First Line Drugs Isoniazid Oral Mtb It inhibits the synthesis of mycolic acids, an essential component of the bacterial cell wall, bactericidal, involved in DNA, lipids, and carbohydrates metabolism. Hepatitis (symptoms include loss of appetite, nausea, vomiting, fatigue, malaise, and weakness), nausea, vomiting, upset stomach, fever, or rash [2]
  Rifampicin Oral Mtb It acts via the inhibition of DNA- dependent RNA polymerase, leading to a suppression of RNA synthesis and cell death, bactericidal effect Bleeding, loss of appetite, low urine excretion, cramps, drowsiness, fatigue, stomach upset. [2]
  Pyrazinamide Oral Mtb Bactericidal effect, prevent the process of managing damaged proteins and rescue non-functioning ribosome’s in Mtb and dispersed into active Mtb that explicit
pyrazinamidase enzyme that converts pyrazinamide to the active form pyrazinoic acid
Nasal problem, upset stomach, vomiting, loss of appetite, mild muscle or joint pain, or fatigue. [2]
  Ethambutanol Oral Mtb It inhibits arabinosyl transferase which is involved in cell wall biosynthesis. By inhibiting this enzyme, the bacterial cell wall complex production is prohibited. Etching or rash, joint pain, headache, dizziness or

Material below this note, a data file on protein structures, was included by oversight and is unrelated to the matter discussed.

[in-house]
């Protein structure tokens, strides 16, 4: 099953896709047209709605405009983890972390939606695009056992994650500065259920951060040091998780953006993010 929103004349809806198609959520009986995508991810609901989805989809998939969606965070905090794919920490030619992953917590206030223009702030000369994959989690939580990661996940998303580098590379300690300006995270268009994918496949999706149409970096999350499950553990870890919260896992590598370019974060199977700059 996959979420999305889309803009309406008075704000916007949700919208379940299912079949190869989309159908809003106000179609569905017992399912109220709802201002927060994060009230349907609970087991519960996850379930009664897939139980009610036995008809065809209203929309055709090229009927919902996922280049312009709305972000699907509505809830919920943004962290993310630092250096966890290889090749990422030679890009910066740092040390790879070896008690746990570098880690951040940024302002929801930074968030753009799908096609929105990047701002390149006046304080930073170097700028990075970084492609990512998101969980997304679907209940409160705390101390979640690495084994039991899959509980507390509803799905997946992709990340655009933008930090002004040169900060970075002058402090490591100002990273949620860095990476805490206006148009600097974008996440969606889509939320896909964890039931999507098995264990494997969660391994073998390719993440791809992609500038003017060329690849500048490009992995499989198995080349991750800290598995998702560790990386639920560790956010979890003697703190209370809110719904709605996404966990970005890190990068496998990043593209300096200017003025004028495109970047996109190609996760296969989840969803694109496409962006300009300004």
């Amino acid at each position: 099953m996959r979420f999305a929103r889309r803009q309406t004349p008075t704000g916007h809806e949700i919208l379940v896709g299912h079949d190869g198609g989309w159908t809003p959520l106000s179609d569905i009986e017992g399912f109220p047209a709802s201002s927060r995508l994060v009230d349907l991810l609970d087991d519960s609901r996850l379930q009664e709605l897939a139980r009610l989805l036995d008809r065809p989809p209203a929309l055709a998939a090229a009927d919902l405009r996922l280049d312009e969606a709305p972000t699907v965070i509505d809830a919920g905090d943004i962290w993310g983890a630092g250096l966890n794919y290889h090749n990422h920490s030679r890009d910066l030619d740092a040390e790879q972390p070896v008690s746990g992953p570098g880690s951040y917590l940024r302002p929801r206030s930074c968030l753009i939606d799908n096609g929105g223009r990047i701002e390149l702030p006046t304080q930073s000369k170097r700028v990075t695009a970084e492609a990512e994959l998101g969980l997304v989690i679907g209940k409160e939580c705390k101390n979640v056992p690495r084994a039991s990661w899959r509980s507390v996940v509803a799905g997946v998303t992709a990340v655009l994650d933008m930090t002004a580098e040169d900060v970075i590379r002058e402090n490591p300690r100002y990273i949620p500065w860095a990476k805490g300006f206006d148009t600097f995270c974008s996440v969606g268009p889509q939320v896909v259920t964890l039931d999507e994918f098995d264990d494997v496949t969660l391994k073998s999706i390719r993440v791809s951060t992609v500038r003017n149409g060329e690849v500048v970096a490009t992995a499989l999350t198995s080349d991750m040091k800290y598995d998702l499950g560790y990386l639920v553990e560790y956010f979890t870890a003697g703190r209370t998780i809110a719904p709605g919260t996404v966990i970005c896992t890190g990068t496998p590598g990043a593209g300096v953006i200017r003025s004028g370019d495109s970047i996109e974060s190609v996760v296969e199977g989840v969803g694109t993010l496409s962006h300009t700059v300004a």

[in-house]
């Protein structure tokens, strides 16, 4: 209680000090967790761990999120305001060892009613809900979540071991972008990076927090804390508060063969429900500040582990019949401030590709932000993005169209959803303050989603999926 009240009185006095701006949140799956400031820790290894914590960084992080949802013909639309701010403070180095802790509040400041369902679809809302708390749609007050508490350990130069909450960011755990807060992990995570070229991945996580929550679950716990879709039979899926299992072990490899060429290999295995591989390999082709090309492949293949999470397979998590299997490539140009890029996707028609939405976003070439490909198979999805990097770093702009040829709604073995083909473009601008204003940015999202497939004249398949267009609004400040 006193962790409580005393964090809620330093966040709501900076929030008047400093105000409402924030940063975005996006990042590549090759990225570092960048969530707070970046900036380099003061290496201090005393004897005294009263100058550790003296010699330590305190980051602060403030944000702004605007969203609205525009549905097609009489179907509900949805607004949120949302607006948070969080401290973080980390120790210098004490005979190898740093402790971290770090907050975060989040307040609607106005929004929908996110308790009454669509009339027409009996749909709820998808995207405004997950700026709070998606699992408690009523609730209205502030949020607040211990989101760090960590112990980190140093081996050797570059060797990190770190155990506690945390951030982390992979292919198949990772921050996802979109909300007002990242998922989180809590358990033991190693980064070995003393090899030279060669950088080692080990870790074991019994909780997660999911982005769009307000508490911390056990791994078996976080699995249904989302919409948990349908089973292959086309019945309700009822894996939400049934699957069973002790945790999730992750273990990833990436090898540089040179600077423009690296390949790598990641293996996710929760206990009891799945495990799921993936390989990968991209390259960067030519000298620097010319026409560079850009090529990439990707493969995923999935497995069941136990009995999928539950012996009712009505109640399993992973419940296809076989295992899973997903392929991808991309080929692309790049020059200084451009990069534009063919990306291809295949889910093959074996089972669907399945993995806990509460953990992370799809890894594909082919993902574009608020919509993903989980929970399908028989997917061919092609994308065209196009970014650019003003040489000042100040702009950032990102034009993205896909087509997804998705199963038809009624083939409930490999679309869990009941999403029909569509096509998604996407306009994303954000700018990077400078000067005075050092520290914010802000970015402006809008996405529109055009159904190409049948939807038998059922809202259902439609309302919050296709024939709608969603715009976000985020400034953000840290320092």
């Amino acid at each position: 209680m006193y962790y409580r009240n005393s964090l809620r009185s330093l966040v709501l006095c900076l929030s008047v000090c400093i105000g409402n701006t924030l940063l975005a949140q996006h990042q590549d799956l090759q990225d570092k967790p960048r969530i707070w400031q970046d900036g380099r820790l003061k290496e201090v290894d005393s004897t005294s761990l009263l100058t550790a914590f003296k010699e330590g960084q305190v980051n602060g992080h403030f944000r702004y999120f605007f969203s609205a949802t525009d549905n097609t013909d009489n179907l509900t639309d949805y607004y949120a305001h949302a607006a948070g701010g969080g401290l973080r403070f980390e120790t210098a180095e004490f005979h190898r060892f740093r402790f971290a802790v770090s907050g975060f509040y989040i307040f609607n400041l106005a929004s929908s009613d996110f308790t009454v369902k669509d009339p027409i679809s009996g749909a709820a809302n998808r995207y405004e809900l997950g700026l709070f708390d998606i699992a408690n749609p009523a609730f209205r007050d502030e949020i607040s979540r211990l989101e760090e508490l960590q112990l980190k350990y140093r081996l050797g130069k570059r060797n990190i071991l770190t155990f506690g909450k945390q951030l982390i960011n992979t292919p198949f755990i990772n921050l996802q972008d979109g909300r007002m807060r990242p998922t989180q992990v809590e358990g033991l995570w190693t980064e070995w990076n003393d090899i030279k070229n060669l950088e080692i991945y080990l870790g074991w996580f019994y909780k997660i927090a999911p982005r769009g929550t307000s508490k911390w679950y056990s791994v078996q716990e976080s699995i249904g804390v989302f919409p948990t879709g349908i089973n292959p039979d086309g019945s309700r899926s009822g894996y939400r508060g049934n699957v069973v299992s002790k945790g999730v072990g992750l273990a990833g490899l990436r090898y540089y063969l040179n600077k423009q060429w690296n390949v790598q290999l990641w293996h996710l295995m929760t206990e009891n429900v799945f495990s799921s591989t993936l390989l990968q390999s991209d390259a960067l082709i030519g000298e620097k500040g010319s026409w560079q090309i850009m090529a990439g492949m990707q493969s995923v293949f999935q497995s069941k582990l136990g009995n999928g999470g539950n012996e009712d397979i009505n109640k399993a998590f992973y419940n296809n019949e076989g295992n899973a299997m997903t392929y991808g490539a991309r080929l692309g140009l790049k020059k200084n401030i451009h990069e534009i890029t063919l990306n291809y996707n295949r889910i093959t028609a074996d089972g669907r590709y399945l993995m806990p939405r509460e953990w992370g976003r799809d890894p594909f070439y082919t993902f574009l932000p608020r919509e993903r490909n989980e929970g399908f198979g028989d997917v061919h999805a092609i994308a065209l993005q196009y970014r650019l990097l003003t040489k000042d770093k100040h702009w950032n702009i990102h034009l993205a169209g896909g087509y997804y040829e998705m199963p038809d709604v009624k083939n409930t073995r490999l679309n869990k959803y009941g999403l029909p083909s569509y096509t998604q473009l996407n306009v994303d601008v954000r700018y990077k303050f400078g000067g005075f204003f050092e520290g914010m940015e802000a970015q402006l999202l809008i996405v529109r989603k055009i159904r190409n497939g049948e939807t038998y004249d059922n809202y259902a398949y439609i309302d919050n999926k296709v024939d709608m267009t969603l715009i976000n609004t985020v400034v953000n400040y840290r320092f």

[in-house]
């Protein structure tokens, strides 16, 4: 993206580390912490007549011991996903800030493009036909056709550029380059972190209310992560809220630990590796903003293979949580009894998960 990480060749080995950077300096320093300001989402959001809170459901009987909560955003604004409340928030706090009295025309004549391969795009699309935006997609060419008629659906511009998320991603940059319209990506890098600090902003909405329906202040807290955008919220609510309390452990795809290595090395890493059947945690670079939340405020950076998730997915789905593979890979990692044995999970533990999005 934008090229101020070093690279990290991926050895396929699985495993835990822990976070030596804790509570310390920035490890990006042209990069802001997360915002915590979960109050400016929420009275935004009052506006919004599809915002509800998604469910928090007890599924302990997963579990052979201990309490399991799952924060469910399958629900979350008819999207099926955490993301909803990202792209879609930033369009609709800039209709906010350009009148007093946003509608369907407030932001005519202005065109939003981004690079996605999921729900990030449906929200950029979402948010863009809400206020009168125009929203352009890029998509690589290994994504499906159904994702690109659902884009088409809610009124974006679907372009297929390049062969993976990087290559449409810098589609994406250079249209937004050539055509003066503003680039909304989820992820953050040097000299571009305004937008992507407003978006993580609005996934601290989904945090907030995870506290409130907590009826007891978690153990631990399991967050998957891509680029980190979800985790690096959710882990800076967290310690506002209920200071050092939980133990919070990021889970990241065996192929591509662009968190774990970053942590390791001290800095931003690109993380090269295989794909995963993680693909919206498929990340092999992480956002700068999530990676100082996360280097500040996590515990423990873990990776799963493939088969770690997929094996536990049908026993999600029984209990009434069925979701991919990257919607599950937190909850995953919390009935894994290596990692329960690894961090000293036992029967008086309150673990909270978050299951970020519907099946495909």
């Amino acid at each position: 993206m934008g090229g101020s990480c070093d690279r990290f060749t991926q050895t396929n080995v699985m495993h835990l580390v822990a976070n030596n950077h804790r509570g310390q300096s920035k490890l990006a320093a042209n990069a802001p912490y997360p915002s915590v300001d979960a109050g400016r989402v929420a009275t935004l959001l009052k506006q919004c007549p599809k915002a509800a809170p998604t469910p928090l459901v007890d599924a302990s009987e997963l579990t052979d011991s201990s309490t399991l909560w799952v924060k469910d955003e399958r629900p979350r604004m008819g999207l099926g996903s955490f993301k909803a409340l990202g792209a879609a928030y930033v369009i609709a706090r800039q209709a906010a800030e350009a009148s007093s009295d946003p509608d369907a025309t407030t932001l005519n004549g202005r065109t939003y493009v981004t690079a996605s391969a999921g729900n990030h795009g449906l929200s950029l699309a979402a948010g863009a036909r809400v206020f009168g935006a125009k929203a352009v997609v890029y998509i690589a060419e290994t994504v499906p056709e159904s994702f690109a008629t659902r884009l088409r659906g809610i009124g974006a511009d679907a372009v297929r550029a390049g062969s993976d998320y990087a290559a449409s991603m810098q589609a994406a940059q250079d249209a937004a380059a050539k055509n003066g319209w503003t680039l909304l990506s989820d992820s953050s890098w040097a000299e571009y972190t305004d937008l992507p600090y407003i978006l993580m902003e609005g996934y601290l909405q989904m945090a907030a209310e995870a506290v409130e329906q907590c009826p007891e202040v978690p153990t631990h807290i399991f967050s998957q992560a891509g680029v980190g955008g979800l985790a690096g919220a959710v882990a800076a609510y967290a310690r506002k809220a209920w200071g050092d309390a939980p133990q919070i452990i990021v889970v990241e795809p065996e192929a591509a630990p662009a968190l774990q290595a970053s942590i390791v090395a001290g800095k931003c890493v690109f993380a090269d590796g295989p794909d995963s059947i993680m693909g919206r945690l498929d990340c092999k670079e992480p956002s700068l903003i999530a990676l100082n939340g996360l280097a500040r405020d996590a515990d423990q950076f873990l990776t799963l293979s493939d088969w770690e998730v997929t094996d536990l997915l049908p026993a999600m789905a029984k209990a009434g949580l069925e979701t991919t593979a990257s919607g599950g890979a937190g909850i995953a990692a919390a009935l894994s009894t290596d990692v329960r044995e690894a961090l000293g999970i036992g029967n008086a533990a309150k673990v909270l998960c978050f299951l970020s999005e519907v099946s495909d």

nausea, stomach pain, indigestion, loss of appetite.
Second Line Drugs Streptomycin Intravenous or Intramuscular Mycobacteirium avium Bacteriostatic or bactericidal effect. Acts as an irreversible inhibitor of protein (polypeptide) synthesis by binding to 30S ribosomal subunits, thus resulting in translational disruption. Hypokalemia, hypomagnesemia, nephrotoxicity, and vestibular toxicity [2]
  Kanamycin Intravenous or Intramuscular Mtb This bactericidal has strong anti- TB activity. Cross-resistance with amikacin and some data suggesting cross-resistance with capreomycin; inhibits protein synthesis. Nephrotoxicity, ototoxicity (hearing loss) and vestibular toxicity [2,51]
  Capreomycin Intravenous or
Mtb Inhibit protein synthesis by binding to components in the bacterial cell which result in the synthesis necessary for bacterial survival. Nephrotoxicity, hypersensitivity, neuromuscular blockade, auditory and vestibular ototoxicity. [2,52]
Other Drugs Clofazimine Oral Mtb Antimycobacterial (Bind to mycobacterial DNA leading to disruption of the cell cycle and eventually kills the bacterium) and immunosuppressive properties. Dry and flaky skin, nausea, abdominal pain as well as discoloration of the skin, retina, cornea and urine. It may also cause irritated eyes, sensitivity to light, headache, fever, increased blood sugar and liver damage. [2]
  Clarithromycin Oral Mycobacterium ulcerans Prevents protein synthesis via binding to 50S ribosomal RNA. It also inhibits the hepatic microsomal CYP3A4 isoenzyme and P-glycoprotein, an energy-dependent drug efflux pump Gastrointestinal (GI) effects, general, abnormal taste, diarrhea, nausea, vomiting, elevated blood urea nitrogen (BUN), abdominal pain, rashes. [2,53]
  Amoxicilin Oral Mycobacteriumavium complex Inhibit the synthesis of third and last stage of bacterial cell wall Pain in the lower abdomen, itchiness, nausea, vomiting, or no appetite. Yellowish skin or eyes, Dark or brown urine. [2]